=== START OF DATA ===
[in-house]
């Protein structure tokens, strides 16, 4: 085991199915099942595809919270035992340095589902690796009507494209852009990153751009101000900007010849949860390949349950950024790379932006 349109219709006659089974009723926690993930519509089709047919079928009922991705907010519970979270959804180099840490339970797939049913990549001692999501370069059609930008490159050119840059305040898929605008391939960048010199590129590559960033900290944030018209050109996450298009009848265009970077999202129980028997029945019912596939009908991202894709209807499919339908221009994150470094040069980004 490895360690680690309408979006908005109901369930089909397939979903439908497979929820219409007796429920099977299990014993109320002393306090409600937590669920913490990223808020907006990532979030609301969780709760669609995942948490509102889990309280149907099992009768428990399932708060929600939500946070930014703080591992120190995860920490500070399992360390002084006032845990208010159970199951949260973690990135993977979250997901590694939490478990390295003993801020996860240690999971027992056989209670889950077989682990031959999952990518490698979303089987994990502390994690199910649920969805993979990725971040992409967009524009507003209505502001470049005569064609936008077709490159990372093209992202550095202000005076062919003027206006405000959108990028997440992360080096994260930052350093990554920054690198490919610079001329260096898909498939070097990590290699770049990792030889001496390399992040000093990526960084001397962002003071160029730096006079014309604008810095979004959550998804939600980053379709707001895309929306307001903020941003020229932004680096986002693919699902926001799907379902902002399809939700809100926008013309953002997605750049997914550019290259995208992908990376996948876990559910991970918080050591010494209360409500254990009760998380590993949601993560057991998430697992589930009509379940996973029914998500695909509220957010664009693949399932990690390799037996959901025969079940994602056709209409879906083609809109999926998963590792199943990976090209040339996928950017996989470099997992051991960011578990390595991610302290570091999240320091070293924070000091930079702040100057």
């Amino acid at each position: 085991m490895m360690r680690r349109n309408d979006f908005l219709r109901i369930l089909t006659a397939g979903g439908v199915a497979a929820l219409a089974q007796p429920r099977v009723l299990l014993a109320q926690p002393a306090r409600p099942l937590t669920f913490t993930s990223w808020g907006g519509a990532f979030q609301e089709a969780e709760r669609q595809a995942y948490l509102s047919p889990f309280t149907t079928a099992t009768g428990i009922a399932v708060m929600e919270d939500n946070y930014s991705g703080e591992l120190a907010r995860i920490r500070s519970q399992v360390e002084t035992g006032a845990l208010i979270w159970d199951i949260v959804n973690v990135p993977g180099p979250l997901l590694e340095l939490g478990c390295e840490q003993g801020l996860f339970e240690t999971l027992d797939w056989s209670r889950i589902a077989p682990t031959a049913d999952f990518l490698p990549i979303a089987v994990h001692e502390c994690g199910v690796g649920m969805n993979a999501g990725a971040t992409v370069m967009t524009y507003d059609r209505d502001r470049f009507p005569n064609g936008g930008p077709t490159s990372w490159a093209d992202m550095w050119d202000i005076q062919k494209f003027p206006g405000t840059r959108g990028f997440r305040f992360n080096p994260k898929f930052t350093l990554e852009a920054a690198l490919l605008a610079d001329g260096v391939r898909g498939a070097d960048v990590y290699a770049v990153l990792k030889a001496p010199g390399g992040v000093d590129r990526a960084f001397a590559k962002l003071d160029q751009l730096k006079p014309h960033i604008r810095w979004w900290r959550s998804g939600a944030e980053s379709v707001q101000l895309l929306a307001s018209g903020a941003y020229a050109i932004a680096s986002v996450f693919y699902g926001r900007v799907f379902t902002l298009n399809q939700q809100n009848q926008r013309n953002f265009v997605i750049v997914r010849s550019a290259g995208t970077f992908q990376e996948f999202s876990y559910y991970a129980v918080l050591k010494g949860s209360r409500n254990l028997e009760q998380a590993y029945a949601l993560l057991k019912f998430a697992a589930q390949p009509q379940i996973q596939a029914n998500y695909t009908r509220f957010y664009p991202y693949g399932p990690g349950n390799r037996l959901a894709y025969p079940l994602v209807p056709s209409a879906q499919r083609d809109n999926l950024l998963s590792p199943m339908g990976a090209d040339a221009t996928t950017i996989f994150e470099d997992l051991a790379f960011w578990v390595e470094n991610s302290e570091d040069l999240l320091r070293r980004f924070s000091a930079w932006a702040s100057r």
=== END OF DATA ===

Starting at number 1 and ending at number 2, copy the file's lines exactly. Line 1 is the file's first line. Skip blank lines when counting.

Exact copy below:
[in-house]
């Protein structure tokens, strides 16, 4: 085991199915099942595809919270035992340095589902690796009507494209852009990153751009101000900007010849949860390949349950950024790379932006 349109219709006659089974009723926690993930519509089709047919079928009922991705907010519970979270959804180099840490339970797939049913990549001692999501370069059609930008490159050119840059305040898929605008391939960048010199590129590559960033900290944030018209050109996450298009009848265009970077999202129980028997029945019912596939009908991202894709209807499919339908221009994150470094040069980004 490895360690680690309408979006908005109901369930089909397939979903439908497979929820219409007796429920099977299990014993109320002393306090409600937590669920913490990223808020907006990532979030609301969780709760669609995942948490509102889990309280149907099992009768428990399932708060929600939500946070930014703080591992120190995860920490500070399992360390002084006032845990208010159970199951949260973690990135993977979250997901590694939490478990390295003993801020996860240690999971027992056989209670889950077989682990031959999952990518490698979303089987994990502390994690199910649920969805993979990725971040992409967009524009507003209505502001470049005569064609936008077709490159990372093209992202550095202000005076062919003027206006405000959108990028997440992360080096994260930052350093990554920054690198490919610079001329260096898909498939070097990590290699770049990792030889001496390399992040000093990526960084001397962002003071160029730096006079014309604008810095979004959550998804939600980053379709707001895309929306307001903020941003020229932004680096986002693919699902926001799907379902902002399809939700809100926008013309953002997605750049997914550019290259995208992908990376996948876990559910991970918080050591010494209360409500254990009760998380590993949601993560057991998430697992589930009509379940996973029914998500695909509220957010664009693949399932990690390799037996959901025969079940994602056709209409879906083609809109999926998963590792199943990976090209040339996928950017996989470099997992051991960011578990390595991610302290570091999240320091070293924070000091930079702040100057």